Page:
|pollution risk forecasting
|bathing water description
||Situated on the north east coast of North Wales, the beach is a long stretch of sand
divided by sea defences. It has a large tidal range and is gently sloping from low
tide towards the high tide area, which is bordered by a promenade. The water quality
sample point is opposite the café adjacent to the Nova Centre.
|eso outfalls statement
||There are two significant intermittent discharges in the Rhyl area which could impact
on Prestatyn bathing waters under certain tidal conditions. Westbourne Avenue Sewage
Pumping Station discharges into the Clwyd Estuary approximately 7 kilometres west
of Prestatyn Beach. Rhyl Coast Road Pumping Station discharges into the Rhyl Cut shortly
before it outfalls on the beach 3 kilometres away from Prestatyn Beach.
There are a number of pumping station and sewer overflows located in Prestatyn which
discharge to Prestatyn Gutter.
A project known as Event Duration Monitoring (EDM) is underway to install telemetry
on Combined Sewer Overflows (CSOs) within 2km of a bathing water by 2020 so that Dŵr
Cymru Welsh Water (DCWW) know when the CSOs are operating and can work to reduce spills.
Ten CSOs near Prestatyn are included in the project.
||Natural Resources Wales are currently working with Dŵr Cymru Welsh Water to identify
the benefit to Rhyl bathing waters of further investment and upgrading of their assets.
It is likely that any further improvements to Rhyl bathing waters will also benefit
those at Prestatyn. In recent years, Dwr Cymru Welsh Water have installed ultra violet
treatment at Denbigh and Dyserth sewage treatment works, and increased storm sewage
storage at Denbigh.
||Natural Resources Wales establishes sources of pollution around Prestatyn. Some of
this work is carried out in partnership with Denbighshire County Council and Dŵr Cymru
Welsh Water. Inspections are carried out by Natural Resources Wales in partnership
with the local authority and the water company. These are carried out pre-season (before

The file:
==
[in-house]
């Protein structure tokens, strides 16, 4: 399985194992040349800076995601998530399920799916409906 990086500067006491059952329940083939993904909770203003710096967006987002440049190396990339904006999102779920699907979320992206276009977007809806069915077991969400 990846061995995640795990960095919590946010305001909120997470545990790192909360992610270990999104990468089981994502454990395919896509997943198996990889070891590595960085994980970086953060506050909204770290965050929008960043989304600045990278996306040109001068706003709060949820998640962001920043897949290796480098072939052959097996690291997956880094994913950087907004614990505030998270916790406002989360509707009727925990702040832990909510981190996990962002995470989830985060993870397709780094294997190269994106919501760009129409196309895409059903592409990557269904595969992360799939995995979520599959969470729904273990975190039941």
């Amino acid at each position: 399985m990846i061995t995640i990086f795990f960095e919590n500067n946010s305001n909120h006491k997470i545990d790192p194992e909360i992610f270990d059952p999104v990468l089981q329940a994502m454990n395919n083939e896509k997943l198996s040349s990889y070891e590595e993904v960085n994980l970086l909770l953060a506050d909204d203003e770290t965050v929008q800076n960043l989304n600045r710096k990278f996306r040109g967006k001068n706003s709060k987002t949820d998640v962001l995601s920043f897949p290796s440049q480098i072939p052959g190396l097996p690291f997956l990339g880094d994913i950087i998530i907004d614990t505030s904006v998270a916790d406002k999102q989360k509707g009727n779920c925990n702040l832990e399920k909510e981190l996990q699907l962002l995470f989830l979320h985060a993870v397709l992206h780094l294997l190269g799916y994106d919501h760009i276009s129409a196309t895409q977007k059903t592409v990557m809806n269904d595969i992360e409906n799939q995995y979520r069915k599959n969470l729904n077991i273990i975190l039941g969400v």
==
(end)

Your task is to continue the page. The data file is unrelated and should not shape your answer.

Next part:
the 15th of May) and mid season if required (during the bathing water season).
|local authority statement
||Natural Resources Wales continues to work with Denbighshire County Council to maintain
the high standard of water quality at Prestatyn. Denbighshire County Council continues
to monitor the non-designated beaches on the same date as the Natural Resources Wales
monitors Prestatyn EC Beach. This enables weekly data to be gathered of water quality
in the wider area.
|macro algae statement
||This bathing water does not have a history of large amounts of seaweed (macroalgae).
||Wrongly connected wastewater pipes can affect the water quality of rivers and the
sea. Misconnections have been historically resolved through partnership working between
Natural Resources Wales and Denbighshire County Council. Any further suspect misconnections
will be investigated as they arise.
Modern sewerage systems have two separate systems, one takes foul sewage to sewage
treatment, the other takes rainwater runoff through surface water drains to rivers,
lakes and the sea. Misconnections occur when waste water pipes are plumbed into surface
water drains instead of the foul water sewerage system. This can give rise to pollution
when the waste water is discharged directly to the environment through the surface
water drain. For example, a washing machine or toilet may be incorrectly plumbed so
that it discharges to the surface drain rather than the foul sewage drain.
||Phytoplankton (microscopic algae) naturally increase in number at certain times of
the year. This process is known as a phytoplankton bloom.
Algal Blooms can occur at any beach during the bathing season and are usually noticeable
by a surface scum. This beach has no history of such blooms.
|pollution risk forecast statement
||This bathing water is subject to short term pollution. Short term pollution is caused
when heavy rainfall washes faecal material into the sea from livestock, sewage and
urban drainage via rivers and streams. At this site the risk of encountering reduced
water quality increases after rainfall and typically returns to normal after 1-3 days.
The Environment Agency makes daily pollution risk forecasts based on rainfall patterns
on behalf of Natural Resources Wales and will issue a pollution risk warning if heavy